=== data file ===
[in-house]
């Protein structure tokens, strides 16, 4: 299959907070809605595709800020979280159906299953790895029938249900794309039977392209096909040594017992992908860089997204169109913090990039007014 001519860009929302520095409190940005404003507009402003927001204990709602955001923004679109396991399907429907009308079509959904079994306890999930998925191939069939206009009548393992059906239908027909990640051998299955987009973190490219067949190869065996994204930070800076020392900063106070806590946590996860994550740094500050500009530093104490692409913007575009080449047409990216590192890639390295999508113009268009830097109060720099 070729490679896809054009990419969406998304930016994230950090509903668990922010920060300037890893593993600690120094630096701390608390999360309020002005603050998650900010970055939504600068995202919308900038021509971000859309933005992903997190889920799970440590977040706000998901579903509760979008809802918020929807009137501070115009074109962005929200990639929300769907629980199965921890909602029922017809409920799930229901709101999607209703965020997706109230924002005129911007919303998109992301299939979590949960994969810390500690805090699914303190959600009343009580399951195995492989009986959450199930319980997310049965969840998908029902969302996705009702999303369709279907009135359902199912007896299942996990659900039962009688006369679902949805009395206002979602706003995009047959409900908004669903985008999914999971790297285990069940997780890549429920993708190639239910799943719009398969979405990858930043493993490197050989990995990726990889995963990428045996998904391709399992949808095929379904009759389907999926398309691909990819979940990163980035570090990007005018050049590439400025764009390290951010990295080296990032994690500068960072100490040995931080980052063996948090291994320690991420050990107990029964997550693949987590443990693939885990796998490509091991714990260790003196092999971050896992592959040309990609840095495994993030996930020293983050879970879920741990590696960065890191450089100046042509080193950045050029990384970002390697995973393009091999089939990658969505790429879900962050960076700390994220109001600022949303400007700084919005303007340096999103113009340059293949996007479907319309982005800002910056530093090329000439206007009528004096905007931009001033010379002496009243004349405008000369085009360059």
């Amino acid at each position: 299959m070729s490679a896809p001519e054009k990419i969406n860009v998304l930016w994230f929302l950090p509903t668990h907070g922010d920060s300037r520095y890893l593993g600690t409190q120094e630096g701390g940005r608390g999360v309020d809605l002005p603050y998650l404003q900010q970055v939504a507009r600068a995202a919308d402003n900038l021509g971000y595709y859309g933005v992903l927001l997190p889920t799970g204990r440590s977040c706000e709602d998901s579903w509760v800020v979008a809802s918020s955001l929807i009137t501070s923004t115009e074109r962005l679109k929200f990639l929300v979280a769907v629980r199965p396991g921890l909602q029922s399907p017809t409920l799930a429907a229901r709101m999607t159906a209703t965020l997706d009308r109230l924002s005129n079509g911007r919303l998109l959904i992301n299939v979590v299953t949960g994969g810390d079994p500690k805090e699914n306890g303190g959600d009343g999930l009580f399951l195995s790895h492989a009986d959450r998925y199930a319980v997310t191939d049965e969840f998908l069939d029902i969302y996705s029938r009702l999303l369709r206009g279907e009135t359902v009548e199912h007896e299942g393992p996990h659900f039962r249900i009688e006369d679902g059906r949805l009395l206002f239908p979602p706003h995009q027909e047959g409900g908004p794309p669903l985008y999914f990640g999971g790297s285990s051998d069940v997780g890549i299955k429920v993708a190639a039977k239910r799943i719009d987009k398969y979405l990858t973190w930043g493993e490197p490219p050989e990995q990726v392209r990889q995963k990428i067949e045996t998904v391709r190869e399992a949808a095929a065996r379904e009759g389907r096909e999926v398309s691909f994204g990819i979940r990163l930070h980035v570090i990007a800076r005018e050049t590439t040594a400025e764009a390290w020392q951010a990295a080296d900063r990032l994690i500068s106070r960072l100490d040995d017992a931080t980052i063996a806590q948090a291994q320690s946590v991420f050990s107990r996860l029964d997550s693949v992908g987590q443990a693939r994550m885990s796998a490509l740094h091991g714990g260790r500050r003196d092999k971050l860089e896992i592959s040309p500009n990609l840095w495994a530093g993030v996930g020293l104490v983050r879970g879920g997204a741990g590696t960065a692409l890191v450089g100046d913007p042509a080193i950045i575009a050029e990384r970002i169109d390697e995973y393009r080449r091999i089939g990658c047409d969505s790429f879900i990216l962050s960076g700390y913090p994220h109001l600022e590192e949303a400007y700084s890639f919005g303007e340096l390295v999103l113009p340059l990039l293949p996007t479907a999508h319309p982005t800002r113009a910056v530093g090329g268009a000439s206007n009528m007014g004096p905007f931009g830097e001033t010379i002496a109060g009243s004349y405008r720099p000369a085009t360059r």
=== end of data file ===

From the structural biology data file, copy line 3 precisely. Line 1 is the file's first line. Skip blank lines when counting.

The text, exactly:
């Amino acid at each position: 299959m070729s490679a896809p001519e054009k990419i969406n860009v998304l930016w994230f929302l950090p509903t668990h907070g922010d920060s300037r520095y890893l593993g600690t409190q120094e630096g701390g940005r608390g999360v309020d809605l002005p603050y998650l404003q900010q970055v939504a507009r600068a995202a919308d402003n900038l021509g971000y595709y859309g933005v992903l927001l997190p889920t799970g204990r440590s977040c706000e709602d998901s579903w509760v800020v979008a809802s918020s955001l929807i009137t501070s923004t115009e074109r962005l679109k929200f990639l929300v979280a769907v629980r199965p396991g921890l909602q029922s399907p017809t409920l799930a429907a229901r709101m999607t159906a209703t965020l997706d009308r109230l924002s005129n079509g911007r919303l998109l959904i992301n299939v979590v299953t949960g994969g810390d079994p500690k805090e699914n306890g303190g959600d009343g999930l009580f399951l195995s790895h492989a009986d959450r998925y199930a319980v997310t191939d049965e969840f998908l069939d029902i969302y996705s029938r009702l999303l369709r206009g279907e009135t359902v009548e199912h007896e299942g393992p996990h659900f039962r249900i009688e006369d679902g059906r949805l009395l206002f239908p979602p706003h995009q027909e047959g409900g908004p794309p669903l985008y999914f990640g999971g790297s285990s051998d069940v997780g890549i299955k429920v993708a190639a039977k239910r799943i719009d987009k398969y979405l990858t973190w930043g493993e490197p490219p050989e990995q990726v392209r990889q995963k990428i067949e045996t998904v391709r190869e399992a949808a095929a065996r379904e009759g389907r096909e999926v398309s691909f994204g990819i979940r990163l930070h980035v570090i990007a800076r005018e050049t590439t040594a400025e764009a390290w020392q951010a990295a080296d900063r990032l994690i500068s106070r960072l100490d040995d017992a931080t980052i063996a806590q948090a291994q320690s946590v991420f050990s107990r996860l029964d997550s693949v992908g987590q443990a693939r994550m885990s796998a490509l740094h091991g714990g260790r500050r003196d092999k971050l860089e896992i592959s040309p500009n990609l840095w495994a530093g993030v996930g020293l104490v983050r879970g879920g997204a741990g590696t960065a692409l890191v450089g100046d913007p042509a080193i950045i575009a050029e990384r970002i169109d390697e995973y393009r080449r091999i089939g990658c047409d969505s790429f879900i990216l962050s960076g700390y913090p994220h109001l600022e590192e949303a400007y700084s890639f919005g303007e340096l390295v999103l113009p340059l990039l293949p996007t479907a999508h319309p982005t800002r113009a910056v530093g090329g268009a000439s206007n009528m007014g004096p905007f931009g830097e001033t010379i002496a109060g009243s004349y405008r720099p000369a085009t360059r």